The CCF Rewind
Welcome to another edition of the CCF Rewind. This week, we have essays that are two different flavors of mad inspiring. One is about how a bunch of these ideas we’ve been sold about ‘professionalism’ have all been a lie (a lie!). The other is about how we as fundraisers are powerful beings and the work we do outside of our day jobs can make a huge difference in building a more just world.
Plus, scroll down to the bottom to sign up for our next BIPOC Town Hall. We don’t record these because they are special events like shooting stars. (And because there are a lot of breakout group activities. The recording would be weird to watch.)
“Why throwing professionalism out the window was my best career move”
By Kelly Jeanine, digital fundraising and philanthropy communications
Who among us hasn’t had to morph and contort ourselves into the bland and inoffensive robot version of ourselves in the name of ‘professionalism’? It’s very likely that each one of us have had to change how we present in order to fit into a mold, in order to appear as productive as possible, in order to maintain the workplace culture status quo.
Kelly’s essay examines professional standards, what they look like, and why they exist. (Spoiler: To uphold white supremacy culture.) With a self-described type A personality, Kelly also shares with us her personal journey in disentangling herself from toxic professionalism in order to get closer to total authenticity. Read this!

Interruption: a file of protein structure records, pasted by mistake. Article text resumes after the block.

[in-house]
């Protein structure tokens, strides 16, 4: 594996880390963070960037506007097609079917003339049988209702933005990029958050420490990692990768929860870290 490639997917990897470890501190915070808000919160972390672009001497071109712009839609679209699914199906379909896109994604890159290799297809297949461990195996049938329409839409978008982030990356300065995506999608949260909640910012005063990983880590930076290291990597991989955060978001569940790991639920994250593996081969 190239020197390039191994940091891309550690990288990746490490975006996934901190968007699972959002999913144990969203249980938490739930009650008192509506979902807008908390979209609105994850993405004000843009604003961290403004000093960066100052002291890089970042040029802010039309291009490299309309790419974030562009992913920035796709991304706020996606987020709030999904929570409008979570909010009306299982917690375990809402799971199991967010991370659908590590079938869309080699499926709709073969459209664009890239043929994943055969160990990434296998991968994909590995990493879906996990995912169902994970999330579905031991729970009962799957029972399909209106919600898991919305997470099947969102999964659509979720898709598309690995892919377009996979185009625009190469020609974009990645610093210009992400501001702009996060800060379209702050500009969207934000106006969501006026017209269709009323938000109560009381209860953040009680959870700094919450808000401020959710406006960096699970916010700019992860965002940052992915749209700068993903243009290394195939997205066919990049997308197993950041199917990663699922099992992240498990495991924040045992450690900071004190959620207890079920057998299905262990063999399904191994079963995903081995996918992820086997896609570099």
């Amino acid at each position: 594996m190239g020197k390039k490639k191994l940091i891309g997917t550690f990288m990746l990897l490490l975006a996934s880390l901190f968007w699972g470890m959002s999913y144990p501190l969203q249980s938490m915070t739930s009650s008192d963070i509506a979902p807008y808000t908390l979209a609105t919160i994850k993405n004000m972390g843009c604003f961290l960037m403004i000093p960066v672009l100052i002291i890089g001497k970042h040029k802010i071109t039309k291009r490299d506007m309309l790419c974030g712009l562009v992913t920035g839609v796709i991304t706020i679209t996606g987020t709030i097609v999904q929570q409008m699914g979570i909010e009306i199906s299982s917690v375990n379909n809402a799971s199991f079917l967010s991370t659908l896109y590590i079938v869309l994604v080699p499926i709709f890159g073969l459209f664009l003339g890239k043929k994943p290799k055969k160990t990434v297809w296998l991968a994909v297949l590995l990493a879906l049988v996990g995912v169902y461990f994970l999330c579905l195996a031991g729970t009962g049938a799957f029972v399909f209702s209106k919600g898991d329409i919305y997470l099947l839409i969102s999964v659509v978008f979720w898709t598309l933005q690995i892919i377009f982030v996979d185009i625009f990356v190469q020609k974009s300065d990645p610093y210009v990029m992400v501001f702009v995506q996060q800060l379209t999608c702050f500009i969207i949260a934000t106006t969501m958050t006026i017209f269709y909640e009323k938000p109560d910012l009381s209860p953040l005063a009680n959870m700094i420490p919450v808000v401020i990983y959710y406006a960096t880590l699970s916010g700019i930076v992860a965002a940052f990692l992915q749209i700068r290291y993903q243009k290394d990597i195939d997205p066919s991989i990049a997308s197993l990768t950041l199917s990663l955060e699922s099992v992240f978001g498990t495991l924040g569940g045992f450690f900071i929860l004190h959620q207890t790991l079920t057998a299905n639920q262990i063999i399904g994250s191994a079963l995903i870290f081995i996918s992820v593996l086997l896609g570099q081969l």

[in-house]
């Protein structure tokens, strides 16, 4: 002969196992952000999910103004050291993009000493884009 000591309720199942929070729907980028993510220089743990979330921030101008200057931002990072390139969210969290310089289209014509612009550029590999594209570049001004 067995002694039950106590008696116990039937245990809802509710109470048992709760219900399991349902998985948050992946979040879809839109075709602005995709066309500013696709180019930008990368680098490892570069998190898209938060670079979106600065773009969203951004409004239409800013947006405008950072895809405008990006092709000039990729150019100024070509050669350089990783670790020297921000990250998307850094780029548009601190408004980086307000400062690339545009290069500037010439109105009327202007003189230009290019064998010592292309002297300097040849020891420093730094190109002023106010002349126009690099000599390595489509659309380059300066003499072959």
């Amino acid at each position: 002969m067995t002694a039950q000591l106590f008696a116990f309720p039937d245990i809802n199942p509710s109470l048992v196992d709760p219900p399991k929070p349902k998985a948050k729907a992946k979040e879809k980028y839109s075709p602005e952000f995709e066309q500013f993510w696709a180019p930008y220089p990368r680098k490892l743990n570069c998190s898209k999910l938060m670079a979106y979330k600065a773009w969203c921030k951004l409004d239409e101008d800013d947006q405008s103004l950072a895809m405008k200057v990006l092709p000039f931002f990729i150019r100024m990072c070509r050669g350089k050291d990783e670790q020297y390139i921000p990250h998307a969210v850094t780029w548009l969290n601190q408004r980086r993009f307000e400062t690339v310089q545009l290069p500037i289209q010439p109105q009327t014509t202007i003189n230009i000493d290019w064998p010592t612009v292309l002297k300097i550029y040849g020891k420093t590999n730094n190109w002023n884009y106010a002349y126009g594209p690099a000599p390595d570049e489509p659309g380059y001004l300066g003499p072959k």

“Fundraisers, your community needs your talents beyond your 9-to-5 office job”
By Taylor Gibson, Portland fundraiser
When Taylor told us she wanted to write an essay about how fundraisers should consider extra work outside of their jobs, we were like, “Oh dang, for real?”
But then when we read Taylor’s essay, we were going, “OMG yes!”
Taylor’s essay is a case study that is really inspiring. She details the work she and other volunteers put into the Universal Preschool NOW! campaign, which pushed for measure 26-214 in Oregon. All of the work resulted in the measure being approved by voters, with 64% of the vote, meaning that tuition-free preschool is going to be funded!
Read Taylor’s essay, okay?
We are always looking for new voices and new perspectives for our Content Hub! Check out our editorial guidelines if you’re interested in contributing! Also, FYI, we have a bit of a backlog, so we apologize in advance for the delay in responding to your amazing emails!
What: “COLLECTIVE” — a CCF BIPOC Town Hall Series
When: Feb. 11, 2021, 2 p.m. PT, 4 p.m. CT, 5 p.m. ET
Join us on Thursday, February 11, 2021 for CCF’s ongoing BIPOC Town Hall series. Our theme will be Collective and we will share ideas and explore how to center community and racial equity into our fundraising practices. Spoiler alert: It’s not easy and there are no quick answers. That’s why we’re focused on building collective movement toward this vision.
This event series is EXCLUSIVELY for Black, Indigenous, and persons of color, and is second of a three-part monthly series.
Save the date
Mark your calendars for March 11!
CCF BIPOC Town Hall: “Movement”
Join CCF’s Slack
For those of you who are interested in starting up a CCF group in your own city or just meeting cool new folx, hit up our CCF Slack!
Donate to CCF
CCF is a movement that relies heavily on BIPOC leaders. We strive to pay equitably, understanding the history of uncompensated labor. Your donations go toward paying amazing content creators as well as for the maintenance of our website, virtual events we’re putting on, and more. Support the movement by donating!